Now we know where all these dudes get their clothing. My user name may be Testicles of Doom, but I would not buy something called “Rock Huggers”.
Maybe, just maybe, you are interested in the occult after a Dio listening binge?
Or, maybe you just had a milestone birthday.
…and Now Onto the CD!
Of course, there is no CD, so we’re going to look at their column, Longplayers, where they tell us “the ten most important hard rock releases of 1986”.
#10 – Van Halen, 5150
Hey, remember how these guys we’re the biggest disappointment of 1986? Well, that may be true, but they are still better than 1,000 other albums released in 1986… just not better than 9 other albums released that year. I have this one on vinyl, but I’ve never listened to it. I bought it in a thrift store in 1994 (I remember because I finally had my own car and I spent way too much time trolling thift stores as everyone dumped their vinyl there, and they cost 3/$1.00). The magazine notes that Van Halen made the shift from “big rock” to “a more Journey-esque brand of pop metal”, and that’s kind of apt.
#9 – David Lee Roth, Eat ‘Em and Smile
The magazine notes that “Roth took no chances on this one”, and I agree with that. He enlisted Steve Vai (guitar, Frank Zappa) and Billy Sheehan (bass, 100 bands before Roth, and 100 bands after). I never owned this, but over the pandemic I swear I heard “Yankee Rose” 40,000 times on SiriusXM. Every time I got in the car. I decided to listen to this on the way to the grocery store. It’s ok, but I’m having a hard time thinking this is better than either Roth or Hagan fronted Van Halen (Let’s just forget Gary Cherone). It’s not terrible, but it just kind of sounds sterile. Alex and Eddie and Michael have good chemistry, and Roth and his band are definitely going to early VH knock-off tracks, but they’re just knock-offs. Strangely, the album is most fun when it reaches back into bluesy songs from the early 60’s, desperately trying to recreate the success of Crazy From the Heat.
Oh! This is weird, Roth also cut the entire album in Spanish after finding out that over half of the Mexican population was in the prime record buying age. This version, Sonrisa Salvaje, was out of print almost immediately after being poorly received. Whether it was a cash grab or not, it’s pretty ambitious.
#8 – Ratt, Dancin’ Undercover
Circus notes that this will not sell as well as Invasion of Your Privacy, home of “Round and Round”, but gives them credit for taking a “grittier, heavier rock approach”. This writing is weird because “Round and Round” came from their first album (which went triple platinum), and Invasion is their second (double platinum), so the writer is kind of grasping with this analogy. This album did go single platinum (as did the next one). I was actually afraid of what listening to this would do to my Spotify algorithm. This isn’t terrible, you could do a whole lot worse (Poison), but it is really just standard hair metal of the era.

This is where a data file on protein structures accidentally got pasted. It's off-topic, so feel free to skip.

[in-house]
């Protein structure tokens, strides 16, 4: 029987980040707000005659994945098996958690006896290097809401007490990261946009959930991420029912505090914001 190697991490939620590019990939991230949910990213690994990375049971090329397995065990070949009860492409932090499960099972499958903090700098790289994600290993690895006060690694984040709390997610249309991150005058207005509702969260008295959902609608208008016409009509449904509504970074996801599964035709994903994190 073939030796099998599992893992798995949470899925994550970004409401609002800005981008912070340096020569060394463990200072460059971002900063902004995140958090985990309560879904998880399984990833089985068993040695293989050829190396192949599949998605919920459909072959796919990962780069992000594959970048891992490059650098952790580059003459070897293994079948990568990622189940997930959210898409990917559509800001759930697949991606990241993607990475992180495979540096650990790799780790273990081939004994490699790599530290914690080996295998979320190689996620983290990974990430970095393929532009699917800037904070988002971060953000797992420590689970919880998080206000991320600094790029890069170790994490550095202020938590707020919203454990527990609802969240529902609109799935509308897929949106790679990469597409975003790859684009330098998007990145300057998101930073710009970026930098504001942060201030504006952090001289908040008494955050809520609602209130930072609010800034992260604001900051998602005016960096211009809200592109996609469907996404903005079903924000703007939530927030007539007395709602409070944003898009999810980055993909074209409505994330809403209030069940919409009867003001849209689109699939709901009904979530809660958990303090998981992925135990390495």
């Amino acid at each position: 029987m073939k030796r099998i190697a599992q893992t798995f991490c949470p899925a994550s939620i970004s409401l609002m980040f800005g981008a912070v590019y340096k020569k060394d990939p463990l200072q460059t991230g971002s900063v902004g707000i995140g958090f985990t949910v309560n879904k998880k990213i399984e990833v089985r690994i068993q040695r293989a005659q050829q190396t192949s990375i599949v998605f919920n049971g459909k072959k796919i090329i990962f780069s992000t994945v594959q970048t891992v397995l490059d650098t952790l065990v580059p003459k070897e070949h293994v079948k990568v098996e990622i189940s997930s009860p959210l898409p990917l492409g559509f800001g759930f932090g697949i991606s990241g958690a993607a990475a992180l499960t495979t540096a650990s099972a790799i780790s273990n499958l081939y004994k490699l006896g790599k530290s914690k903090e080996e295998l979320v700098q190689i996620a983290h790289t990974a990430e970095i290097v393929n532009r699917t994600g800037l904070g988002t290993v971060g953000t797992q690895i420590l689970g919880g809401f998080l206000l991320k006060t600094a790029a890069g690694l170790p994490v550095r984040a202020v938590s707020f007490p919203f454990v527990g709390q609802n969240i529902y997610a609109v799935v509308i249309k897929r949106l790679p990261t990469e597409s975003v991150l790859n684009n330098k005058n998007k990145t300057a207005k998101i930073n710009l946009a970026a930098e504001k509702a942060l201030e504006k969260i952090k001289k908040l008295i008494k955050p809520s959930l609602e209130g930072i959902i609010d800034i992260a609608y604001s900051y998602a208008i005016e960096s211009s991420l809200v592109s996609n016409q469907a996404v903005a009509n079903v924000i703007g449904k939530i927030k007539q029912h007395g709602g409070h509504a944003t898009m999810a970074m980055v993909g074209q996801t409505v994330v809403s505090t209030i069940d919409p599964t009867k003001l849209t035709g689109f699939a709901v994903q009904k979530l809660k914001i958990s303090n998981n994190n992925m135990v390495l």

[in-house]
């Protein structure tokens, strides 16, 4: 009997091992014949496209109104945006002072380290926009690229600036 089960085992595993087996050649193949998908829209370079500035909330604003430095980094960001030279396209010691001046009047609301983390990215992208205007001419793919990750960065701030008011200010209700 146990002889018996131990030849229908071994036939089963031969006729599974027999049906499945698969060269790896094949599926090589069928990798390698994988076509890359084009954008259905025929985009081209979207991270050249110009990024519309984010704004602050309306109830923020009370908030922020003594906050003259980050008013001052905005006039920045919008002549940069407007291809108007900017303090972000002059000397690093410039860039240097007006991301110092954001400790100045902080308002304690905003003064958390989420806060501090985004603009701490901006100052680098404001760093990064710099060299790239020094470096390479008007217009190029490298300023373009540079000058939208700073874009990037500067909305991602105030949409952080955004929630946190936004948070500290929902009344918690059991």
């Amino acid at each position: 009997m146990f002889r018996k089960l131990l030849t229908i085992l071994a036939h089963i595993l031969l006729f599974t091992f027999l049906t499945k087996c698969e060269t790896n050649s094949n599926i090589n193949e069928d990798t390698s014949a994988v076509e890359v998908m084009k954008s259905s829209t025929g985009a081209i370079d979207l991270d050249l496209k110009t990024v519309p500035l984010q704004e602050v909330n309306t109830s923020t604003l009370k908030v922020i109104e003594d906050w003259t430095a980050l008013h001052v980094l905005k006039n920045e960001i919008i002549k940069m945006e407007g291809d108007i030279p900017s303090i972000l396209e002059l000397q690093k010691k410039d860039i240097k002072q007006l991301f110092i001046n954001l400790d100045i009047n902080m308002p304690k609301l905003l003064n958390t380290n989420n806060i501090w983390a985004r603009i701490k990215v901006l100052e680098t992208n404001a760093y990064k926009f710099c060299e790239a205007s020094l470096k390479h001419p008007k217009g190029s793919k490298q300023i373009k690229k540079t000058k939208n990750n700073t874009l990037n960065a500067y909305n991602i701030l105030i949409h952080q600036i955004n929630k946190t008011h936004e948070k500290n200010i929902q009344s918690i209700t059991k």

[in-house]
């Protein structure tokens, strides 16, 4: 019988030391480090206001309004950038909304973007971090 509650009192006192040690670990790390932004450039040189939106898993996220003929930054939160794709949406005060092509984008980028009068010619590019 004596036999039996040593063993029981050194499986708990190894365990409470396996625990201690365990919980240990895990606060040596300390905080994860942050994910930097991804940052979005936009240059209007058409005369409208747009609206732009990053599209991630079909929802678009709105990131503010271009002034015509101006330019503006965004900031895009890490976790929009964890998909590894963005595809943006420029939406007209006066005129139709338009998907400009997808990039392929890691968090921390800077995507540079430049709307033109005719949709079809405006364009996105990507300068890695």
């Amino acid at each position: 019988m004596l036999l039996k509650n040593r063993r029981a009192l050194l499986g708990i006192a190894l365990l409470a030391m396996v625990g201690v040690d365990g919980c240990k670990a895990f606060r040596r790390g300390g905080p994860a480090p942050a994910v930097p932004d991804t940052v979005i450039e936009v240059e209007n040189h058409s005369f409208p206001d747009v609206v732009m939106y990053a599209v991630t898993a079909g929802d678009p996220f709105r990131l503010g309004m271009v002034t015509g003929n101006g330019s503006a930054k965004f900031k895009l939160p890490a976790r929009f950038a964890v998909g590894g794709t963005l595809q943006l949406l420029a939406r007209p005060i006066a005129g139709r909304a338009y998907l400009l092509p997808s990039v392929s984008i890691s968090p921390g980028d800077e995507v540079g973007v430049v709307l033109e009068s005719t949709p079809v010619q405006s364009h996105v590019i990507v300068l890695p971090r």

#7 – Poison, Look What the Cat Dragged In
I’m piecing this together from some fragments of memories. I had this on cassette, I bought it in a drug store. Back then, everywhere had cassettes for sale. The compact nature made them more available than vinyl at the time. I had a cool aunt who would take myself and my cousins for a weekend, and we’d rent horror movies and eat junk food, and watch MTV in between. I think I must’ve seen the video for “Nuthin’ But a Good Time” (from 1988’s Open Up and Say… Ahh!*), because that is seared in my brain. I know I bought the tape from a bargain bin, possibly as a “Nice Price”, and I probably liked the video but couldn’t remember the title after only seeing it once.
So, I bought the tape, with the four Boy Georges on the cover. I may have listened to it twice, it bored me to tears. I was never into Poison much, I probably did borrow other kids’ tapes and dubbed the singles, though.
*The original cover art for Open Up and Say… Ahh! is so disappointing, in the way that you expect the music to be so much better than it is.
#6 – Ozzy Osbourne, The Ultimate Sin
Ozzy Osbourne, the Prince of Darkness, was a mess. He was newly freed from The Betty Ford Clinic in 1985, guitarist Jake E. Lee (briefly in Dio’s solo band, and an early version of Ratt) showed up with a ton of music and said, “Yo, Goober, here are some songs, but you can’t have them unless I get a contract saying you won’t screw me out of songwriting credits.”
While Osbourne was locked away, Lee played with bass player Bob Daisley (Rainbow, Mungo Jerry, Uriah Heep) and drummer Jimmy DeGrasso (future Megadeth, Alice Cooper, White Lion, David Lee Roth, Ministry, Dokken, Ratt… dude will be busy in a few years) writing material. Once it came time to record, DeGrasso was out, as was Daisley. Randy Castillo was brought in on drums (Lita Ford, future Motley Crue), and unknown bassist Phil Soussan (future Billy Idol, and… Vince Neil) to record the album.
After the tour, Lee was fired by phone by taskmaster Sharon Osbourne, and Soussan quit. Later, Soussan sued over royalties for “Shot In the Dark”, and Lee and Daisley sued over royalties for the rest of the album. As a result, the album was reissued once in 1995, but has been left out of all other reissue campaigns since.
Frankly, while the album cover is great, the album is mostly dull.
#5 – Metallica, Master of Puppets